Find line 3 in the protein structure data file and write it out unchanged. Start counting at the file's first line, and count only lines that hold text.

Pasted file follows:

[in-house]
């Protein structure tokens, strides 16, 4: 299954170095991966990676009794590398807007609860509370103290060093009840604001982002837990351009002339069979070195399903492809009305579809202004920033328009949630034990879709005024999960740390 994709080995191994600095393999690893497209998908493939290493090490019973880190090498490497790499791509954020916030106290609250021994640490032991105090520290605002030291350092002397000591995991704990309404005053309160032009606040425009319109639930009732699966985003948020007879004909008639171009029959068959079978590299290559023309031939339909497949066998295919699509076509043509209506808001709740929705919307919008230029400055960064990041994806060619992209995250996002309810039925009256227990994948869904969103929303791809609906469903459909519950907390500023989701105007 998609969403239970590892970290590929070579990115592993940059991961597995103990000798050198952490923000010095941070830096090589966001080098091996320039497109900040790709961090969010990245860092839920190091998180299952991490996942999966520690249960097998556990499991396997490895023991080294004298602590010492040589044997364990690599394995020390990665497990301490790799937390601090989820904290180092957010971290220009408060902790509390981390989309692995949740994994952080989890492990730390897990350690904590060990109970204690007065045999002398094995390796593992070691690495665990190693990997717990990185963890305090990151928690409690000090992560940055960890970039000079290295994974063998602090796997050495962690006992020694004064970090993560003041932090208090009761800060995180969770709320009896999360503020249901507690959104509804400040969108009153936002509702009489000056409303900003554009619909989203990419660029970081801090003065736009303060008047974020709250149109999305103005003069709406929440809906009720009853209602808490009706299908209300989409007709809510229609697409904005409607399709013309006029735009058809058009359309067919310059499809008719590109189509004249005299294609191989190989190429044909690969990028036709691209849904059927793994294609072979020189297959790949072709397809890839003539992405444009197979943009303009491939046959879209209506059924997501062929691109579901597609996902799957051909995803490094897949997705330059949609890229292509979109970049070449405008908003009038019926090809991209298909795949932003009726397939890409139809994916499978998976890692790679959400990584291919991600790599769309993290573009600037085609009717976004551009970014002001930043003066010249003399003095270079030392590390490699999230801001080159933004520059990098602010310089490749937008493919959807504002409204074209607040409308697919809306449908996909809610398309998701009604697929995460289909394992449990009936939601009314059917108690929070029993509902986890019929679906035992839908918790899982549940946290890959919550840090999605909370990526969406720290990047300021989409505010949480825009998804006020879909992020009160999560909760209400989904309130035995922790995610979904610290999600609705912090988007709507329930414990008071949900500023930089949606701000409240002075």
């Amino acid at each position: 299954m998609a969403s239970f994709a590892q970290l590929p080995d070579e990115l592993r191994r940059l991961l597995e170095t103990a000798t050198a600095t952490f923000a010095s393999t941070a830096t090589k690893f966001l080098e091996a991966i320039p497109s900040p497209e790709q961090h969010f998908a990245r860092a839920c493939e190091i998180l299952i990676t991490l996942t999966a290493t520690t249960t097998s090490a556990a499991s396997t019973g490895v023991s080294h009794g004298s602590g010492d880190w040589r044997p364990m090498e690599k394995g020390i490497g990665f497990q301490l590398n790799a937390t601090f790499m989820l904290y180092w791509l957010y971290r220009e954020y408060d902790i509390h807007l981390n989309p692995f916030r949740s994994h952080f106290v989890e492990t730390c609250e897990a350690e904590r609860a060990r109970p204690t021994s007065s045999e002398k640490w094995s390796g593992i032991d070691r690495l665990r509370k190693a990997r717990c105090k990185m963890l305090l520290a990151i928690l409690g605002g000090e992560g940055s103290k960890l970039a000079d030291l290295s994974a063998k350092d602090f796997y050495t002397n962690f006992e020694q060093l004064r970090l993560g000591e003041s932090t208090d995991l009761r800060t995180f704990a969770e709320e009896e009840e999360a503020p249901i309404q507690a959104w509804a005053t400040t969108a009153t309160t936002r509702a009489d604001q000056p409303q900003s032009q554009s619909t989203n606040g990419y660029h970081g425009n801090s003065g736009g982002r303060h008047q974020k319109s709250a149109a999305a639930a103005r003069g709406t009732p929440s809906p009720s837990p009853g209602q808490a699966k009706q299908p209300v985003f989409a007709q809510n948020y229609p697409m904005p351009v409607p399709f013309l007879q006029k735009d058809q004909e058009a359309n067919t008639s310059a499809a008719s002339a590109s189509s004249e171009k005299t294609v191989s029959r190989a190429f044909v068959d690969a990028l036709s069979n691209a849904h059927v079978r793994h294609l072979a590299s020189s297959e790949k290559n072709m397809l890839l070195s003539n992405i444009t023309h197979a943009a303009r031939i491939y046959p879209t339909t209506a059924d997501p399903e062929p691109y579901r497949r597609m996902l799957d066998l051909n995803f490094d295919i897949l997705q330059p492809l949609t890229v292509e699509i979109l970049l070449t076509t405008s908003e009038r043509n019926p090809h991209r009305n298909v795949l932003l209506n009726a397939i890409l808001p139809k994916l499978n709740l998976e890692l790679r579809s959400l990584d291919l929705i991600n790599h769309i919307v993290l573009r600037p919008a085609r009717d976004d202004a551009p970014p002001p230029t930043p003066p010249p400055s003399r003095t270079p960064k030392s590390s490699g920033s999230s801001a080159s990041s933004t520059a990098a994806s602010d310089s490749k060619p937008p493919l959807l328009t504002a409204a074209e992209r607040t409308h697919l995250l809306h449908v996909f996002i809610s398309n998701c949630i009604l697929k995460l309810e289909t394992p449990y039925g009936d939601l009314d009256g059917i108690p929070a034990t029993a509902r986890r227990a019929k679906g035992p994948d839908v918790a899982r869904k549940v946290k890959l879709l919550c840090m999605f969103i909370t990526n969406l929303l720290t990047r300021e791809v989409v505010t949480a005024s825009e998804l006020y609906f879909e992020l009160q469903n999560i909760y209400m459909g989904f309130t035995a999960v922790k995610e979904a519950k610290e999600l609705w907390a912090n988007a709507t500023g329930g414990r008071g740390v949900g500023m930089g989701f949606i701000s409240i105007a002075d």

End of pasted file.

């Amino acid at each position: 299954m998609a969403s239970f994709a590892q970290l590929p080995d070579e990115l592993r191994r940059l991961l597995e170095t103990a000798t050198a600095t952490f923000a010095s393999t941070a830096t090589k690893f966001l080098e091996a991966i320039p497109s900040p497209e790709q961090h969010f998908a990245r860092a839920c493939e190091i998180l299952i990676t991490l996942t999966a290493t520690t249960t097998s090490a556990a499991s396997t019973g490895v023991s080294h009794g004298s602590g010492d880190w040589r044997p364990m090498e690599k394995g020390i490497g990665f497990q301490l590398n790799a937390t601090f790499m989820l904290y180092w791509l957010y971290r220009e954020y408060d902790i509390h807007l981390n989309p692995f916030r949740s994994h952080f106290v989890e492990t730390c609250e897990a350690e904590r609860a060990r109970p204690t021994s007065s045999e002398k640490w094995s390796g593992i032991d070691r690495l665990r509370k190693a990997r717990c105090k990185m963890l305090l520290a990151i928690l409690g605002g000090e992560g940055s103290k960890l970039a000079d030291l290295s994974a063998k350092d602090f796997y050495t002397n962690f006992e020694q060093l004064r970090l993560g000591e003041s932090t208090d995991l009761r800060t995180f704990a969770e709320e009896e009840e999360a503020p249901i309404q507690a959104w509804a005053t400040t969108a009153t309160t936002r509702a009489d604001q000056p409303q900003s032009q554009s619909t989203n606040g990419y660029h970081g425009n801090s003065g736009g982002r303060h008047q974020k319109s709250a149109a999305a639930a103005r003069g709406t009732p929440s809906p009720s837990p009853g209602q808490a699966k009706q299908p209300v985003f989409a007709q809510n948020y229609p697409m904005p351009v409607p399709f013309l007879q006029k735009d058809q004909e058009a359309n067919t008639s310059a499809a008719s002339a590109s189509s004249e171009k005299t294609v191989s029959r190989a190429f044909v068959d690969a990028l036709s069979n691209a849904h059927v079978r793994h294609l072979a590299s020189s297959e790949k290559n072709m397809l890839l070195s003539n992405i444009t023309h197979a943009a303009r031939i491939y046959p879209t339909t209506a059924d997501p399903e062929p691109y579901r497949r597609m996902l799957d066998l051909n995803f490094d295919i897949l997705q330059p492809l949609t890229v292509e699509i979109l970049l070449t076509t405008s908003e009038r043509n019926p090809h991209r009305n298909v795949l932003l209506n009726a397939i890409l808001p139809k994916l499978n709740l998976e890692l790679r579809s959400l990584d291919l929705i991600n790599h769309i919307v993290l573009r600037p919008a085609r009717d976004d202004a551009p970014p002001p230029t930043p003066p010249p400055s003399r003095t270079p960064k030392s590390s490699g920033s999230s801001a080159s990041s933004t520059a990098a994806s602010d310089s490749k060619p937008p493919l959807l328009t504002a409204a074209e992209r607040t409308h697919l995250l809306h449908v996909f996002i809610s398309n998701c949630i009604l697929k995460l309810e289909t394992p449990y039925g009936d939601l009314d009256g059917i108690p929070a034990t029993a509902r986890r227990a019929k679906g035992p994948d839908v918790a899982r869904k549940v946290k890959l879709l919550c840090m999605f969103i909370t990526n969406l929303l720290t990047r300021e791809v989409v505010t949480a005024s825009e998804l006020y609906f879909e992020l009160q469903n999560i909760y209400m459909g989904f309130t035995a999960v922790k995610e979904a519950k610290e999600l609705w907390a912090n988007a709507t500023g329930g414990r008071g740390v949900g500023m930089g989701f949606i701000s409240i105007a002075d």